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What Is Brain Fog?

Have you ever experienced cloudy thinking to the point that you cannot seem to get anything done? Many people end up dealing with a phenomenon known as “brain fog” or cloudy thinking. Changes in consciousness as a result of neurotransmitter levels and psychomotor activity are thought to largely contribute to this clouding of cognition.

Brain fog can often be a complex issue because it is generally difficult to pin down specific causes. If left untreated, the fog may become so severe that it interferes with your school or work performance, social life, and overall quality of life.

What is brain fog?

Brain fog is considered a temporary or permanent alteration in one’s consciousness in which it becomes difficult to think clearly and perform cognitively demanding tasks. Brain fog can be relatively mild to the point that it doesn’t severely hamper one’s cognitive performance, but in some cases it can be moderate or severe. The moderate and severe cases usually lead a person to seek help and troubleshoot in regards to the cause.

In other cases, the fog that someone experiences may be permanent as a result of a neurodegenerative disorder or a chronic mental illness such as schizophrenia. In these cases there are observable changes in brain matter and activity that take place as the diseases progress. It should be noted that each case of brain fog can vary in both intensity, symptoms, and underlying cause. However, most people describe this condition as an inability to think clearly with a reduction in cognitive performance compared to the past.

  • Causes: There are an array of brain fog causes including: medication side effects, lack of sleep, neurodegeneration, and stress. For some people there could be multiple factors contributing to the cause of the fog. Understand that for each person, the specific causes will be subject to variation.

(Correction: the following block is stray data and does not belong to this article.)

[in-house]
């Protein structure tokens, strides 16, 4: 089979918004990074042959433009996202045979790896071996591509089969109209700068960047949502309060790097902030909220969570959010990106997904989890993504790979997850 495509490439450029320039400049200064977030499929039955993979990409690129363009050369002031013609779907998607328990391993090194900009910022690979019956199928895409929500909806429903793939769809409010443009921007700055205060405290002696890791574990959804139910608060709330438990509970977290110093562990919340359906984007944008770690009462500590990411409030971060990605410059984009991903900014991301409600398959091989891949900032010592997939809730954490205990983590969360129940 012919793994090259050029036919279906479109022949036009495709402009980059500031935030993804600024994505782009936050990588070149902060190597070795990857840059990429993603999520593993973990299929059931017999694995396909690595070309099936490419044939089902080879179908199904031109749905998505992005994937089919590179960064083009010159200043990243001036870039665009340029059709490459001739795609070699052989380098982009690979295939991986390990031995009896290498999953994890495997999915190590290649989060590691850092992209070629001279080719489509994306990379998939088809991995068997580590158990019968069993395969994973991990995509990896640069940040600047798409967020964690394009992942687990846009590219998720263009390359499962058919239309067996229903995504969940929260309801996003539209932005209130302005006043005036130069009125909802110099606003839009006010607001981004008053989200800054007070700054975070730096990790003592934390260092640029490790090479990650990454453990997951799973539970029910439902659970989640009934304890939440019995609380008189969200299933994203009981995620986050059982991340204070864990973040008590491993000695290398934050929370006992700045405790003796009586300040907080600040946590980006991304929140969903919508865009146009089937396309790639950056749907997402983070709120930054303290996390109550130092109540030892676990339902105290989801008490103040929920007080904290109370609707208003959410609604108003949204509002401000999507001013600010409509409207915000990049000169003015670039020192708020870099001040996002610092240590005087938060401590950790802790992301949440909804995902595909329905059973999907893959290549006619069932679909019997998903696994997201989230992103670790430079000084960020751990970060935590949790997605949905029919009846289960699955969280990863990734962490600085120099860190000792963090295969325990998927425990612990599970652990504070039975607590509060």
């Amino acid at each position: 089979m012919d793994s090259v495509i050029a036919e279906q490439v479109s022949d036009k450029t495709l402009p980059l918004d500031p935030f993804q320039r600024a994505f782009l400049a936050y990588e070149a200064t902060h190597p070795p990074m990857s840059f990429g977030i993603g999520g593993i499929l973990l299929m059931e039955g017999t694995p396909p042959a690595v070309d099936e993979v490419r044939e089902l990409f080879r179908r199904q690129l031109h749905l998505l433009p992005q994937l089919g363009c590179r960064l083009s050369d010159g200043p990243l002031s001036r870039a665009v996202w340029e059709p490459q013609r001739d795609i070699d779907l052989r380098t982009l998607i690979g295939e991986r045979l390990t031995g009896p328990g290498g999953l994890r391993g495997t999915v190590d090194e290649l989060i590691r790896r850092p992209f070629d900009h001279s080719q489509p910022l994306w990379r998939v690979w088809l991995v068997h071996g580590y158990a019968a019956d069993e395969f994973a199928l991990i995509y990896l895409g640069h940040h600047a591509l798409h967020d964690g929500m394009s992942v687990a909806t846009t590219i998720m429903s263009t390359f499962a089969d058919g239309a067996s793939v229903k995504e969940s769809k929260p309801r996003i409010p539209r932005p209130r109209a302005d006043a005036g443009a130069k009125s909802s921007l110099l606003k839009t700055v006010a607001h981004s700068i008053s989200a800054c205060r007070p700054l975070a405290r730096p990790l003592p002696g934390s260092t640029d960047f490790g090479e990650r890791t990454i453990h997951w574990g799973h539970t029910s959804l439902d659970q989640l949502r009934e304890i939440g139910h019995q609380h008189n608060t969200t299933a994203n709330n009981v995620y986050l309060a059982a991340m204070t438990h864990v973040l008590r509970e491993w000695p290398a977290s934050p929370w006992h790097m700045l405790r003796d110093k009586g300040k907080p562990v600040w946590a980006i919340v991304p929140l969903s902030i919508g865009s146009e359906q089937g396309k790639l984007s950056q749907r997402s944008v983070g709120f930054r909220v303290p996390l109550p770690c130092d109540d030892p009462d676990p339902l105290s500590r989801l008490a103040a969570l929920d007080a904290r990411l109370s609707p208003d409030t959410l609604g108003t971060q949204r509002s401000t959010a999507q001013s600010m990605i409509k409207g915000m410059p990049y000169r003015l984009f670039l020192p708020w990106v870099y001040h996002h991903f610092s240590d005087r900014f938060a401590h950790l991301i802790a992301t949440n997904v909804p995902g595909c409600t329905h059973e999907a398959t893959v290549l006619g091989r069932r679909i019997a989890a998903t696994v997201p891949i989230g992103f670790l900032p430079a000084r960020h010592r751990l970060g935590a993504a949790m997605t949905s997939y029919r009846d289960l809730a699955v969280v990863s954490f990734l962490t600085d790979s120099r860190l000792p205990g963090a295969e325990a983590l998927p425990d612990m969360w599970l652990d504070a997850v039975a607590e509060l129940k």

• Symptoms: What brain fog symptoms have you experienced? Many people report an inability to concentrate, a drop in productivity, difficulties with concentration, and mental fatigue. These symptoms make it difficult to cope with cognitively taxing tasks.
  • Treatment: Fortunately there are many treatment options available to help get rid of brain fog. These can range from natural options like concentration meditation to psychostimulant medications like Adderall.

What if you have brain fog?

If you have brain fog, the best thing you can do for yourself is initially take a look at your lifestyle. Are you eating healthy and getting proper exercise? Are you getting an adequate amount of sleep each night? Do you use any pharmaceutical drugs, illicit drugs, or drink alcohol? There are many things that could be contributing to your feelings of brain fog – it is up to you to identify them.

If you noticed that the onset of your brain fog was gradual and that it has continued to get worse, it may be a sign of some medical condition and/or signify a need to get checked by a doctor or neurologist. Ruling out medical causes of chronic brain fog is beneficial, especially in severe cases. When you have finally determined what could be causing it, you should be able to come up with some mitigation strategies.

For the majority of people without a medical problem or mental disorder contributing to the fog, lifestyle changes will fix the problem. For others that have medical problems or mental illness causing the fog, working with a professional is recommended. Have you ever experienced brain fog? If so, be sure to share what it felt like in the comments section below.

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